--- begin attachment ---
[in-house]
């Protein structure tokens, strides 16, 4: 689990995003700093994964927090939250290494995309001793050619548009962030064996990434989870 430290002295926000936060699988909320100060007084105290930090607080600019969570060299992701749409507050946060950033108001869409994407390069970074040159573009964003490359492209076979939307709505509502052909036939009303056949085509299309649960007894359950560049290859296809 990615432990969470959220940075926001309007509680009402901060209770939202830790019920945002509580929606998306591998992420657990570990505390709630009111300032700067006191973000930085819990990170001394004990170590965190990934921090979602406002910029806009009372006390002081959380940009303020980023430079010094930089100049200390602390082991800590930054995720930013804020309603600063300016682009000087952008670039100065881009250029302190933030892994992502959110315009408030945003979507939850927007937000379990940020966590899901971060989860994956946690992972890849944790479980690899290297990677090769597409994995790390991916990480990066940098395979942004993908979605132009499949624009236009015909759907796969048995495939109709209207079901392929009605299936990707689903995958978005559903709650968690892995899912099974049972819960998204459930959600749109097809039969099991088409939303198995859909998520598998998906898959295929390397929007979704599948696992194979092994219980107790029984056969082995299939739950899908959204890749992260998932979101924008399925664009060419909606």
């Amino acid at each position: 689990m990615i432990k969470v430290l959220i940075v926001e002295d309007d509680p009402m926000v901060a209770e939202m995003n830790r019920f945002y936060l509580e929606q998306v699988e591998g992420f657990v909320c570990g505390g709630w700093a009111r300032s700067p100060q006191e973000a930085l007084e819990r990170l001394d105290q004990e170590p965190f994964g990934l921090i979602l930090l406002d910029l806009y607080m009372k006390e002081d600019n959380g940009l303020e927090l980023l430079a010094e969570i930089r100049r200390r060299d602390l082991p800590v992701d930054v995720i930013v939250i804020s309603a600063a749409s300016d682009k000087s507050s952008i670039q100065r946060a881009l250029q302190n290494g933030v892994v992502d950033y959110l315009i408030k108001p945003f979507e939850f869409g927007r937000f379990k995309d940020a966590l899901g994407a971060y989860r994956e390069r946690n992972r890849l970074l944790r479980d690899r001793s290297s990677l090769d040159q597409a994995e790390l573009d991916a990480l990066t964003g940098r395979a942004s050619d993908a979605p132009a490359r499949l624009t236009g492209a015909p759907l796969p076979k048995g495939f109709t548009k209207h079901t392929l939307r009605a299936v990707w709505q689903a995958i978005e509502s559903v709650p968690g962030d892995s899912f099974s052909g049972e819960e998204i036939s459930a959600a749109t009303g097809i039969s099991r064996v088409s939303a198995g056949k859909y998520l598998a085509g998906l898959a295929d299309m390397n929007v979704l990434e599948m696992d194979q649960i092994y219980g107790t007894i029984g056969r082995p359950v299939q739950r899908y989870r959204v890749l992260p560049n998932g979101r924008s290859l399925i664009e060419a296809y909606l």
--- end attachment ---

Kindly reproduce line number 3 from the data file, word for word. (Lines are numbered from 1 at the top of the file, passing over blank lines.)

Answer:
């Amino acid at each position: 689990m990615i432990k969470v430290l959220i940075v926001e002295d309007d509680p009402m926000v901060a209770e939202m995003n830790r019920f945002y936060l509580e929606q998306v699988e591998g992420f657990v909320c570990g505390g709630w700093a009111r300032s700067p100060q006191e973000a930085l007084e819990r990170l001394d105290q004990e170590p965190f994964g990934l921090i979602l930090l406002d910029l806009y607080m009372k006390e002081d600019n959380g940009l303020e927090l980023l430079a010094e969570i930089r100049r200390r060299d602390l082991p800590v992701d930054v995720i930013v939250i804020s309603a600063a749409s300016d682009k000087s507050s952008i670039q100065r946060a881009l250029q302190n290494g933030v892994v992502d950033y959110l315009i408030k108001p945003f979507e939850f869409g927007r937000f379990k995309d940020a966590l899901g994407a971060y989860r994956e390069r946690n992972r890849l970074l944790r479980d690899r001793s290297s990677l090769d040159q597409a994995e790390l573009d991916a990480l990066t964003g940098r395979a942004s050619d993908a979605p132009a490359r499949l624009t236009g492209a015909p759907l796969p076979k048995g495939f109709t548009k209207h079901t392929l939307r009605a299936v990707w709505q689903a995958i978005e509502s559903v709650p968690g962030d892995s899912f099974s052909g049972e819960e998204i036939s459930a959600a749109t009303g097809i039969s099991r064996v088409s939303a198995g056949k859909y998520l598998a085509g998906l898959a295929d299309m390397n929007v979704l990434e599948m696992d194979q649960i092994y219980g107790t007894i029984g056969r082995p359950v299939q739950r899908y989870r959204v890749l992260p560049n998932g979101r924008s290859l399925i664009e060419a296809y909606l």